For the vast majority of websites, only a small percentage of site visitors will convert on their first visit to a site. Since the average number of customer interactions prior to a purchase is seven, it is imperative that you reach out to your site visitors at least several times subsequent to their initial arrival on your site. How can you accomplish this? The solution may lie in a technique called remarketing. Below, we’ll discuss some relatively new retargeting methods and other techniques for engaging with people who have visited your site.
Most often when someone visits a site, the focus is on converting that visitor into a customer, opting into your email list, or following you on social media. Nevertheless, a large majority of your visitors are not going to convert. This majority may be as high as 99% of your visitors. The concept here is to find ways to reengage with these visitors since they have already expressed an interest in your product or service offerings.
There are a number of options that have recently been introduced in the online marketing arena that you should be cognizant of. Certainly there is old school remarketing where you follow your visitors around on the web wherever they go. These are the ads that pop up everywhere you go after you visit an auto dealer’s site and you can’t seem to rid yourself of them. However, more sophisticated options are now available for remarketers. For example, if a specific page on your site was visited in the past 30 days, you may want to show these visitors a specific ad using a specific bid price.
Remarketing now offers marketers some much more sophisticated options than it did in the recent past. Your remarketing model can be configured so that it will show visitors different ads based upon the pages of your site that were visited. Therefore, you can remarket to your visitors based upon the manner in which they interacted with your site. There are a number of services you can use to accomplish this, most notably the Google Display Network.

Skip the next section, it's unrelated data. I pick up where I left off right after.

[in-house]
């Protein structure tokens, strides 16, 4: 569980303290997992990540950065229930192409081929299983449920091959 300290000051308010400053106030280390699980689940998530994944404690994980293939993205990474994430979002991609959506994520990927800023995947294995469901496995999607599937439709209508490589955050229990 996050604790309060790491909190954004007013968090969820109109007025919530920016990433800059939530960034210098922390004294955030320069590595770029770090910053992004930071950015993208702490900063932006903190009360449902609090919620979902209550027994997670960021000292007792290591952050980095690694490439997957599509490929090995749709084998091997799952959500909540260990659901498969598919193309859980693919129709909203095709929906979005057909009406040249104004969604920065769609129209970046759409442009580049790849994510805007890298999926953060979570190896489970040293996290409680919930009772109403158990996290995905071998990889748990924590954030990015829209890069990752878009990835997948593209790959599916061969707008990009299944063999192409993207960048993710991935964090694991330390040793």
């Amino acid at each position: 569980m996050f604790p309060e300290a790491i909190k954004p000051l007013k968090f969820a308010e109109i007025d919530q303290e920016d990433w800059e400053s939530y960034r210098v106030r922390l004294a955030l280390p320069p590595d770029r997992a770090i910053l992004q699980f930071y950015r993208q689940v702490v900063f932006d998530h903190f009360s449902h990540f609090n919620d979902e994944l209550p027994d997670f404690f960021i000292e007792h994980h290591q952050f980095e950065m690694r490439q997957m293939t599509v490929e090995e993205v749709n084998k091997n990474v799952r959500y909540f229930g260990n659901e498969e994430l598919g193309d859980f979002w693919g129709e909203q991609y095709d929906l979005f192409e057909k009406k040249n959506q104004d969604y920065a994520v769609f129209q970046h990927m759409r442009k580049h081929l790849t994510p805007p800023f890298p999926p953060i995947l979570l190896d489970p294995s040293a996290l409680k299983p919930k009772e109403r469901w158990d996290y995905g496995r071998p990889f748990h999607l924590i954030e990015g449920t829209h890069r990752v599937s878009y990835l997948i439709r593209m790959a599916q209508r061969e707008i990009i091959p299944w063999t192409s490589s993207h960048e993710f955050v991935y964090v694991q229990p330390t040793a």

Remarketing Lists For Search Ads
An example of remarketing for search ads may play out like the following scenario:
Linda visits a page on an auto dealer’s site that displays Chevrolet Impalas. Within the next couple of days, Linda does a search for new cars for sale in her area. At this point, we show Linda an ad for a Chevy Impala, since she already expressed an interest in this vehicle.
There are numerous ways in which these types of ads can be customized based upon a visitor’s behavior on your site and the terms they are searching for. Since you are aware of the previous actions of these users, you can make much higher bids on these kind of ads since your click-through rates (CTR) and conversion rates are likely to be much higher than you would get on a standard display ad. CTR and conversions are likely to be much higher because these users already have a familiarity with your products and your brand.
Using Emails and Social IDs
If you have a large list of email IDs, phone numbers or social IDs, you can make use of Twitter and Facebook custom audiences to target people on these social platforms whose IDs you have uploaded. There are likely to be a lot of visitors from whom you have captured a social ID or email ID and have never completed a purchase on your site. You can show ads to these visitors using AdWords, Facebook, or Twitter custom audiences. As a matter of fact, Google recently introduced “customer match” for Google AdWords. This gives you the ability to upload your email list and present ads to visitors on Google’s display network,r even when the are executing a search.
Considerations When Executing Your Remarketing Campaigns
- Limit the number of times one user is exposed to a specific ad. Your campaigns will be more efficient if you do this. You can either change the ad or stop showing the ads to a particular visitor after a pre-determined number of views, unless the user visits your site again. This will save you from wasting ad spend that could be more effectively utilized on a different user.
- Make sure that you stop showing ads to a user when they actually complete your checkout process. There is no point in continuing to display ads to a user that has already converted.
- Have a pre-defined period of time in which you stop showing users ads. For instance after 30 days you may find that the CTR for your ads is extremely low. At this point, it may be time to give up on this user.
- Customize your ads based on the behavior of your users. This is how remarketing has become much more advanced. In the past you would market to all people who had visited your site with the same ads. Now, you can display ads based upon specific actions users have taken on your site and tailor your ads accordingly. This can significantly improve your CTR and conversion rates.
- Give partial credit to each touch point on the road to conversion. Giving all the credit to the last click prior to a conversion will lead you to discount other valuable touch points that contributed to a conversion.
– James Conte, PPC Manager